“Execution” by Edward Hirsch is about an adult recollecting his thoughts about his high school football career and especially how his coach inspired him because his authoritative role model was battling cancer. The speaker talks about the coach’s goal for “perfect execution” and the infinite strategies the coach would draw up in order to reach his goal. The speaker concludes with their team’s loss against “the downstate team” and how they were ironically defeated by “perfect execution.” A superficial reader might assume that the poem was about the disappointing results that came from his team working hard to reach a goal, but the author’s use of impersonal tone and irony in the fact that their team’s loss is caused by “perfect execution” shows how a strong force can be conquered even when putting your best foot forward when accepting a challenge.
Ready! Set! Go! As the elder referee fires the flare gun, the runners take off. Among the runners are several serious athletes, including Josiah, who are competing for the "Number One in the Nation" award. A serious award that not only would be a cool looking trophy, but a doorway to new beginnings. Beginnings such as being accepted into college for free, with scholarships, or being the first amputee runner to become the "All American Runner of the Year" award. All of these make Josiah want to come in first place even more, but competing at levels like this may be a challenge, especially for Josiah, the one-legged track star who lost his left leg in a car accident.
Captivity is defined as the state of being imprisoned or confined. A tragic experience is given a whole new perspective from Louise Erdrich 's poem, “Captivity”. Through descriptive imagery and a melancholic tone, we can see the poem and theme develop in her words. Erdrich takes a quote from Mary Rowlandson’s narrative about her imprisonment by the Native Americans and her response to this brings readers a different story based off of the epigraph. Louise Erdrich compiles various literary devices to convey her theme of sympathy, and her poem “Captivity” through specific and descriptive language brings a whole new meaning to Mary Rowlandson’s narrative.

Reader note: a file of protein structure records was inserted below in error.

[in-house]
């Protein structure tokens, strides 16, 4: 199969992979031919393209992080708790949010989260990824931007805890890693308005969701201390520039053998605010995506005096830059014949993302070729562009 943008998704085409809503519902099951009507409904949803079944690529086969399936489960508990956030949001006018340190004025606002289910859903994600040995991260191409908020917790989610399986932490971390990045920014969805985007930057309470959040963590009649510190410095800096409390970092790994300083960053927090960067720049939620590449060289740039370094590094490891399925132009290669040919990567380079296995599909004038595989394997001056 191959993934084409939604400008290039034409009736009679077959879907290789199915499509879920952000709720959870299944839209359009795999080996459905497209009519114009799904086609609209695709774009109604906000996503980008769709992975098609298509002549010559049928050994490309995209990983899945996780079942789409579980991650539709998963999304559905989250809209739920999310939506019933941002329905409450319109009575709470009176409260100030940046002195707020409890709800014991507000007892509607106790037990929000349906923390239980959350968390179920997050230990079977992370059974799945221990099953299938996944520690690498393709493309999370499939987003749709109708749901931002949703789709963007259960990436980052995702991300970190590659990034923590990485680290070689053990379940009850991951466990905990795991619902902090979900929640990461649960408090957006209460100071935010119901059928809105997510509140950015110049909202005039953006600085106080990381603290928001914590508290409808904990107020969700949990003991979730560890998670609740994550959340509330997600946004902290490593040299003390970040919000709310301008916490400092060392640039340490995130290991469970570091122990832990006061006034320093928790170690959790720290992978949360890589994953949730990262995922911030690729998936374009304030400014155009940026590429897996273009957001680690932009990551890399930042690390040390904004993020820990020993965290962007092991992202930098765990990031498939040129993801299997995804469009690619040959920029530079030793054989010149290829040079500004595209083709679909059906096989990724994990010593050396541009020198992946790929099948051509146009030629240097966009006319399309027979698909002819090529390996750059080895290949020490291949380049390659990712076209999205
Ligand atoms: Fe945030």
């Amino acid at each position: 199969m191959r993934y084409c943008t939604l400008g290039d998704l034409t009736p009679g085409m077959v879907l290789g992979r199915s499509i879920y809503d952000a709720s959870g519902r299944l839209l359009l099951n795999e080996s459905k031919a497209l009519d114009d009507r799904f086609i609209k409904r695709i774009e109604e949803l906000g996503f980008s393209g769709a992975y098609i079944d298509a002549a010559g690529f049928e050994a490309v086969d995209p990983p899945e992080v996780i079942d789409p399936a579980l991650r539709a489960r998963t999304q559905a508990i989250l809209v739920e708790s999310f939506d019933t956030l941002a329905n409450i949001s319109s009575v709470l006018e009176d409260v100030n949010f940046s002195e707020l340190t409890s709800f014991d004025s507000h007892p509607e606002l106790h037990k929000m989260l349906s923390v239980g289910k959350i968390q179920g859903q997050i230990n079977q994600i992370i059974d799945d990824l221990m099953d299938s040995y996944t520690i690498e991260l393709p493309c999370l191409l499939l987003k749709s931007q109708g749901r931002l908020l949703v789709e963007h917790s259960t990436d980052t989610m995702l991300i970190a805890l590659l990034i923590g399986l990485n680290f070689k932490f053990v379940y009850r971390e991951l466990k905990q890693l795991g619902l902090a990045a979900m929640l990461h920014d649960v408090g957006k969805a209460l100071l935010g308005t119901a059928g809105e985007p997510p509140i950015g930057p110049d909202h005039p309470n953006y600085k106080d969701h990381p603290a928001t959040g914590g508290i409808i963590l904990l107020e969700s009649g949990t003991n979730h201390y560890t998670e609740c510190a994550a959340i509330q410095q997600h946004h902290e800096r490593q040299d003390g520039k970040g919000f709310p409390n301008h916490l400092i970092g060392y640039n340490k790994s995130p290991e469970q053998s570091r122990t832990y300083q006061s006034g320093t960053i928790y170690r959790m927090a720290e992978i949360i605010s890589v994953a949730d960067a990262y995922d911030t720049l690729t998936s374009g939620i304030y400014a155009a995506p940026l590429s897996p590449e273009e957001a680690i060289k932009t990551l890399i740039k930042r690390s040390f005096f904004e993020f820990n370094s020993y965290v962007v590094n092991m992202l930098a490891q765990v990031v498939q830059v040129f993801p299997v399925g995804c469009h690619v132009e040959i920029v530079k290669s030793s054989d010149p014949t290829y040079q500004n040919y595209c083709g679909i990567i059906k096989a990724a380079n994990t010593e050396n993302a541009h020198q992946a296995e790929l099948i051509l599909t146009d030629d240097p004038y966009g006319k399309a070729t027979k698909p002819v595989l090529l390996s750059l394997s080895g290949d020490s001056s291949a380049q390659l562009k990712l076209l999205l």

Edgar Allan Poe’s work has been admired for centuries. One of his most famous works, The Raven is one many people gravitate towards. This 108 line poem consists of assonance and religious allusions to contrast many different types of religion including Christianity and Hellenism. This gives the audience an inside view on Poe’s religious views, or lack thereof.
Poems can be analyzed in various ways ranging from their complexity to the emotions they convey to readers. The poems, “The Weary Blues” by Langston Hughes and “The Harlem Dancer” by Claude McKay will be analyzed based on their similarities and differences to name a few. The poems may describe different events; however the overall connection between the two can be identified by readers with deeper reading. Comparisons between the poems may easier to analyze and identify compared to the contrasts based on the reader’s perception. Overall, the concept and much more will reveal how the poems are connected and special in their own way.